Lotus seat (jp. Kekka-fuza 結跏趺坐, sk. Padmāsana पद्मासन), half-lotus seat (jp. Hanka-fuza 半跏趺坐, sk. Ardha Padmāsana), the Burmese seat and the heel seat (sk. Vajrāsana) are all popular meditation postures in zazen (jp. 座禅), the seated meditation.
All of the above positions have in common that the legs are bent and thus closer to the center of the body. With the knees close to the floor, these positions allow for a deeper center of gravity and a higher degree of inner centering.
The heel seat is a little bit of an exception here, as it is the only one with closed hips and as such constitutes an alternative for those that experience discomfort in the knees in open seat positions.
Deeply rooted in the Japanese tradition, the heel seat is an important part on formal occasions – e. g. when greeting a higher ranked person. It is also common in ceremonial sequences of martial arts, possibly most well-known as a gesture of respect when entering or leaving the training facility (jp. Dōjō).
That is why Budōka (jp. 武道家) bow (Shōmen ni rei) to the teacher (jp. Sensei, 先生) and their respective training partners. This form of respect (jp. Rei, 礼) is usually shown standing up (jp. Ritsurei, 立礼) or sitting in the heel seat (jp. Zarei, 座礼).
There are even some seated exercises (jp. Suwari Waza, 座り技) executed in the heel seat, such as in Aikidō (jp. 合気道) and Iaidō (jp. 居合道) – the art of drawing the sword.
The heel seat is performed in three variations:
The first variation is called Seiza (jp. 正座), which translates to “sit right”. In seiza posture, feet are with the instep on the ground, the big toes overlap. The right toe is on top of the left. Thus, the right foot is not blocked and can easily be moved if necessary, e. g. in case an emergency occurs and makes a quick movement necessary: In ancient times samurai (jp. 侍) had to always be alert and respond to a potential attack. Bare in mind, that the sword is traditionally attached to the left hip and drawn with the right hand, so drawing the sword requires opening the right hip with a lunge of the right foot – impossible if that foot were stuck underneath the left.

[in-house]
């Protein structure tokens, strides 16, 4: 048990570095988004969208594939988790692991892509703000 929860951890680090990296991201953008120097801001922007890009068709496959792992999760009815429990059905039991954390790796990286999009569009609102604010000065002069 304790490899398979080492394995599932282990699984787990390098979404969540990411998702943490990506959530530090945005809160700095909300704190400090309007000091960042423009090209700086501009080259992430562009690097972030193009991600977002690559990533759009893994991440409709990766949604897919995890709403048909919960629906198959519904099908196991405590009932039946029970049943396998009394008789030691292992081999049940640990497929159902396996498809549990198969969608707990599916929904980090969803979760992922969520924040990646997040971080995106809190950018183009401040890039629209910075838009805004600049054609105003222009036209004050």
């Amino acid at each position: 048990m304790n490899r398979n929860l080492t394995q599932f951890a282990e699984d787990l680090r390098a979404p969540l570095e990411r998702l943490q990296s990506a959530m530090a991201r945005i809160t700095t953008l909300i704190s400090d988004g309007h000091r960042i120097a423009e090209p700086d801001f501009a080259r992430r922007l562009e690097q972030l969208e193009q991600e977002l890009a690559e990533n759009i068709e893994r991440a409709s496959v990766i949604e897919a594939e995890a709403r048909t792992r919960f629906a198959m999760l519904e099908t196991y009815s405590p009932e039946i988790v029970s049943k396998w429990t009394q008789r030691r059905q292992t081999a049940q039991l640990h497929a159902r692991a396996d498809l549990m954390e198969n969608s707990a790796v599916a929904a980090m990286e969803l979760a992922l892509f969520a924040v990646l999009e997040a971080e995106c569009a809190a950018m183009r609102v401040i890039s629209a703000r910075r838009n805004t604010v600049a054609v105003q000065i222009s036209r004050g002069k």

In „Kiza” (jp. 跪座, en. „kneeling sitting”), the second variation, feet are raised with the soles vertical and toes flexed forward, which can be very inconvenient. As the center of gravity is slightly higher compared to seiza posture, pressure on the knees increases, which might provoke discomfort. However, it is easier to raise from this higher position, which is why subordinates were directed to sit in Kiza on formal occasions, in case a superior required their service.
A third form is „Tatehiza” (jp. 立て膝), in which both legs are bent, with the left leg retracted, sitting on the heel and the right leg in a squatted position. Historically, this is an even more alert form of sitting and used by the samurai, as the right hip is already open and it is thus easier to draw the sword.
Transition from standing to kneeling position
Like always in martial arts, there is also a mandatory way to get into the seated position. With the imaginary sword on the left side, any step from standing to kneeling should be performed in such a way that the sword can instantly been drawn, if necessary.
Therefore, while squatting, the left knee should be brought to the ground first, followed by the right knee. This will result in Kiza position. Leaning slightly forward will give room for the feet to cross and rest on the instep. The right big toe will rest on the sole of the left foot and the buttocks rest on the heels.
Adjustments in seated position
Women’s knees are close together. Men leave a little space.
The back is straight with the head upright. The ears remain in line with the shoulders and the chin is slightly retracted.
All in all, there should be a feeling of uprightness and centricity. With the idea of a pendulum hanging from the top of the skull into the inside of the body, the pendulum should stay in the middle of the body, never touching the outer hull of the body.
Shoulders are slightly drawn back with arms hanging loosely and naturally so that the hands fall into the lap. Left hand over right hand (Hokkai-Join).
With palms up, thumbs touch softly and the little fingers rest close to the lower abdomen. As the left and right hand energetically symbolize different poles, they are now connected, forming a bowl in the lap.
Meditation posture, gaze and breath
The gaze is directed at an imaginary point approximately one metre in front of the knees, without the head sliding forward. The eyes are slightly closed, for ease of withdrawing the senses. Nevertheless, motion perception remains vigilant. The tongue lies loosely against the palate and upper row of teeth, so that the jaw is relaxed.
The meditation can best be started with a breathing exercise. In the past, it was believed that every human being had a limited reservoir of individual breaths in life, so slow breathing was the method of choice for a long life. The easiest way to do this is to concentrate on exhalation, which should be quiet and gentle. Inhalation follows naturally. The abdominal muscles should not be completely slack, but instead have a slight muscle tone.
In seated meditation, breath frequency may well fall to four to eight breaths per minute. Emerging thoughts pass by.
If thoughts persist and impede a restful mind, counting might help. Just count on every exhalation. That makes it even easier to calm your breathing rhythm.